After that first one, the ESBEC (secondary schools) invaded the countryside like marabou. Shortly after, the IPUEC (pre-universitary schools) followed. In a short time, they multiplied and, also in a short time, the fruits of the premature separation of adolescents from their homes began to be harvested: the promiscuous cohabitating far from the familial control and the lack of responsibility and inexperience of many of the young teachers, trained in the first pedagogic detachments to cover teaching vacancies in these schools, led inexorably to the loss of traditional moral values instilled within the family. Coarse egalitarianism that mixed youngsters of the most diverse formations –and malformations- fostered the spread of vulgarity, undermining the parents’ authority role, premature sexual relations among students as well as between students and certain teachers, pregnancies of many students, abortions, and the proliferation of sexually transmitted diseases. Other dismal tendencies emerged and spread quickly: blackmail (good grades in exchange for the sexual favors of young women favored by the teachers), abuses and humiliation towards the weakest, fatal accidents due to students’ escapes and other lacks of discipline, and even cases of adolescent suicides that –of course- have never been officially disclosed. These were some of the results in the short run.
The fragmenting of the family came in the medium and long terms, the substitution of its functions by the State, the indoctrination, the standarization of immorality, the loss of quality of education; in short, a cultural damage that could almost be considered irreversible. We don’t need to mention the economic losses that such an “educational” system implies; beyond the enormous exceptions involving the creation and maintenance of the whole infrastructure and the “free” condition of it, the damages suffered by agriculture “worked” by students are incalculable.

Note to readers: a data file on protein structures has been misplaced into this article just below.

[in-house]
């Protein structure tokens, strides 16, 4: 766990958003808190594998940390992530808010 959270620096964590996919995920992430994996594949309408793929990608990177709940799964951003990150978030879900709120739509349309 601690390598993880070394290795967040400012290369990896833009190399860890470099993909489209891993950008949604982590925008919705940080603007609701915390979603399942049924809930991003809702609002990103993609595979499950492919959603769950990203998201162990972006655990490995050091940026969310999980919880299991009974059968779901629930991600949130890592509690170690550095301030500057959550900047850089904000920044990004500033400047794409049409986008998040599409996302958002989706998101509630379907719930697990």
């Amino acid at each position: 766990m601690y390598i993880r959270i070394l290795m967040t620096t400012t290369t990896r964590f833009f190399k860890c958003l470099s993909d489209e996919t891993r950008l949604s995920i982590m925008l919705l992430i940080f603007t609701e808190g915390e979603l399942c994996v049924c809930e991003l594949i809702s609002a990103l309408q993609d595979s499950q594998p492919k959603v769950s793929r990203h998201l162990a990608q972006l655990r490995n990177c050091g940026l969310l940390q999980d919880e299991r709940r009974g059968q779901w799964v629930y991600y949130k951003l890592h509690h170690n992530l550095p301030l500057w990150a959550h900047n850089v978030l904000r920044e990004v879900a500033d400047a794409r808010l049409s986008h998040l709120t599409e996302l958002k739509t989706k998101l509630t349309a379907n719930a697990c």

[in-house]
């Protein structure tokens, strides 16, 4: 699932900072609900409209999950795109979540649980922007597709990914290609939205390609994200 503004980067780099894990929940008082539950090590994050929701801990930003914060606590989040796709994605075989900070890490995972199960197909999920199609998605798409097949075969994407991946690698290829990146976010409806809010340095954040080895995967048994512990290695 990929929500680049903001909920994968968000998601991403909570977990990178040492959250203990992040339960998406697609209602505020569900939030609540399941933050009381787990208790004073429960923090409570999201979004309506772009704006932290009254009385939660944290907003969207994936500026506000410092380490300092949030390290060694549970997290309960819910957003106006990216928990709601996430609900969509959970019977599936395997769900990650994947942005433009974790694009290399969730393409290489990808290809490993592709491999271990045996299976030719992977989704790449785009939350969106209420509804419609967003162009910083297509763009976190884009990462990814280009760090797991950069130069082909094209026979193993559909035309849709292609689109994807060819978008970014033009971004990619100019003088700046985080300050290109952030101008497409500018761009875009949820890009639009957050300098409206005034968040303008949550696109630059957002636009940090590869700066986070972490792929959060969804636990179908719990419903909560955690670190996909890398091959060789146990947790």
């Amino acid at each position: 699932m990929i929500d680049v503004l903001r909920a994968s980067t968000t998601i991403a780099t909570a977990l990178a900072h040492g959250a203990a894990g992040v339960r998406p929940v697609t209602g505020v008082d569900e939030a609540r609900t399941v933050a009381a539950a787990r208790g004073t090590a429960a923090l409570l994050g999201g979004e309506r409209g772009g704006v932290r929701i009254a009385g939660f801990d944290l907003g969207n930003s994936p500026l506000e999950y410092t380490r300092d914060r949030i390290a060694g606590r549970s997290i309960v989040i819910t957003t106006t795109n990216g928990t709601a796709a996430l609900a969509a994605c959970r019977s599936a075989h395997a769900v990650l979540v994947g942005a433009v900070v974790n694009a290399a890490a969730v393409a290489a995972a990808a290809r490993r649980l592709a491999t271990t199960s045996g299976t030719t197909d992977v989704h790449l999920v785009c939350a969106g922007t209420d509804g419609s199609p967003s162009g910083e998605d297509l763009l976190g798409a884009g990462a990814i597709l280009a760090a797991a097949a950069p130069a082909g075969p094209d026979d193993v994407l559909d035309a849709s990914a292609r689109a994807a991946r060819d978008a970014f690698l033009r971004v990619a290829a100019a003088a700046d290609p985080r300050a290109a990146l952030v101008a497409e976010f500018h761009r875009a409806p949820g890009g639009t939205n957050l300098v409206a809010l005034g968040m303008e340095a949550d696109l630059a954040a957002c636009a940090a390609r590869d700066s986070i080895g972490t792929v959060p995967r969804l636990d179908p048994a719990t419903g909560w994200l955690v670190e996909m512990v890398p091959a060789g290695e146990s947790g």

The Field Schools are one of the most diabolical monstrosities of F. Castro and of this system, but it is important to also remember that in those early years, when the experiment began and when it was still a voluntary option, there were no groups of parents who publicly and civicly raised their voices to warn about the consequences of such plans. Perhaps the most proactive ones were content with preventing their children from joining the new boarding centers, but it would result in a complicit silence: several years later, when the government tried to hide the failure by returning the secondary studies to the external system, high school studies under the boarding system would take on a mandatory character. It could be argued, however, that in the decade of the 70’s and in the next decade there were thousands of parents who irresponsibly gave their children up as guinea pigs before the altar of the revolution by allowing, and even encouraging, their admittance to the scholarships.
Today –and as another sign of the slow but steady crumbling of the regime- the end of that nightmare, generated from the talent of the great National Big Idea looms- but long years and extreme effort will be required to recover from the greatest of destructions achieved by the Cuban revolution: the deconstruction of the family starting from the systematic misshaping of several generations of our children.